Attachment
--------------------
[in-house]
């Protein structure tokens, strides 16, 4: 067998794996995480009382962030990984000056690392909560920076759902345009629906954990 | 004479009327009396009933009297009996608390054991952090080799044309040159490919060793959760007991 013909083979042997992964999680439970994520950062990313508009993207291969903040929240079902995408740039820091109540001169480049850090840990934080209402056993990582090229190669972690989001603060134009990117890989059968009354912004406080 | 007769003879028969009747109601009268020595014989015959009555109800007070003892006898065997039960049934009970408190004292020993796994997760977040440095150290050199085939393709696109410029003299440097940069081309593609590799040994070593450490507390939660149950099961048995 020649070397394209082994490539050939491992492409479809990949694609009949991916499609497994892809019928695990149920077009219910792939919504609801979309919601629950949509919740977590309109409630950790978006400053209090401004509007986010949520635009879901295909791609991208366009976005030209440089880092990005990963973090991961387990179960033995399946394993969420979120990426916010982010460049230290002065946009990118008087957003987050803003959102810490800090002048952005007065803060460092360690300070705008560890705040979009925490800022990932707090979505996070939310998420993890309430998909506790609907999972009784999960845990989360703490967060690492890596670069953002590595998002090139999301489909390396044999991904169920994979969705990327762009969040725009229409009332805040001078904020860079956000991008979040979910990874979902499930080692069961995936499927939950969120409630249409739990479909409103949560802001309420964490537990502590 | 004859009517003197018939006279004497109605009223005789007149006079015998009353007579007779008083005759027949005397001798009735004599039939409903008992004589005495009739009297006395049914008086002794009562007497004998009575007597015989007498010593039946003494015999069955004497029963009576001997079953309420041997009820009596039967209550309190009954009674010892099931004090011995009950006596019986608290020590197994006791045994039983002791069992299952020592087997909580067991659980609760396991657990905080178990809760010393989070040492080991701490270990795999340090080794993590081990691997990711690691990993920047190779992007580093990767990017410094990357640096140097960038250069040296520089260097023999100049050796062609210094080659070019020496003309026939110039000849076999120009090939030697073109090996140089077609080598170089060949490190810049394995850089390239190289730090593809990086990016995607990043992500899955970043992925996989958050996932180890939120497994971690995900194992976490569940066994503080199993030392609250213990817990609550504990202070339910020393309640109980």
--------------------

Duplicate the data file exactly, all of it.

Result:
[in-house]
């Protein structure tokens, strides 16, 4: 067998794996995480009382962030990984000056690392909560920076759902345009629906954990 | 004479009327009396009933009297009996608390054991952090080799044309040159490919060793959760007991 013909083979042997992964999680439970994520950062990313508009993207291969903040929240079902995408740039820091109540001169480049850090840990934080209402056993990582090229190669972690989001603060134009990117890989059968009354912004406080 | 007769003879028969009747109601009268020595014989015959009555109800007070003892006898065997039960049934009970408190004292020993796994997760977040440095150290050199085939393709696109410029003299440097940069081309593609590799040994070593450490507390939660149950099961048995 020649070397394209082994490539050939491992492409479809990949694609009949991916499609497994892809019928695990149920077009219910792939919504609801979309919601629950949509919740977590309109409630950790978006400053209090401004509007986010949520635009879901295909791609991208366009976005030209440089880092990005990963973090991961387990179960033995399946394993969420979120990426916010982010460049230290002065946009990118008087957003987050803003959102810490800090002048952005007065803060460092360690300070705008560890705040979009925490800022990932707090979505996070939310998420993890309430998909506790609907999972009784999960845990989360703490967060690492890596670069953002590595998002090139999301489909390396044999991904169920994979969705990327762009969040725009229409009332805040001078904020860079956000991008979040979910990874979902499930080692069961995936499927939950969120409630249409739990479909409103949560802001309420964490537990502590 | 004859009517003197018939006279004497109605009223005789007149006079015998009353007579007779008083005759027949005397001798009735004599039939409903008992004589005495009739009297006395049914008086002794009562007497004998009575007597015989007498010593039946003494015999069955004497029963009576001997079953309420041997009820009596039967209550309190009954009674010892099931004090011995009950006596019986608290020590197994006791045994039983002791069992299952020592087997909580067991659980609760396991657990905080178990809760010393989070040492080991701490270990795999340090080794993590081990691997990711690691990993920047190779992007580093990767990017410094990357640096140097960038250069040296520089260097023999100049050796062609210094080659070019020496003309026939110039000849076999120009090939030697073109090996140089077609080598170089060949490190810049394995850089390239190289730090593809990086990016995607990043992500899955970043992925996989958050996932180890939120497994971690995900194992976490569940066994503080199993030392609250213990817990609550504990202070339910020393309640109980």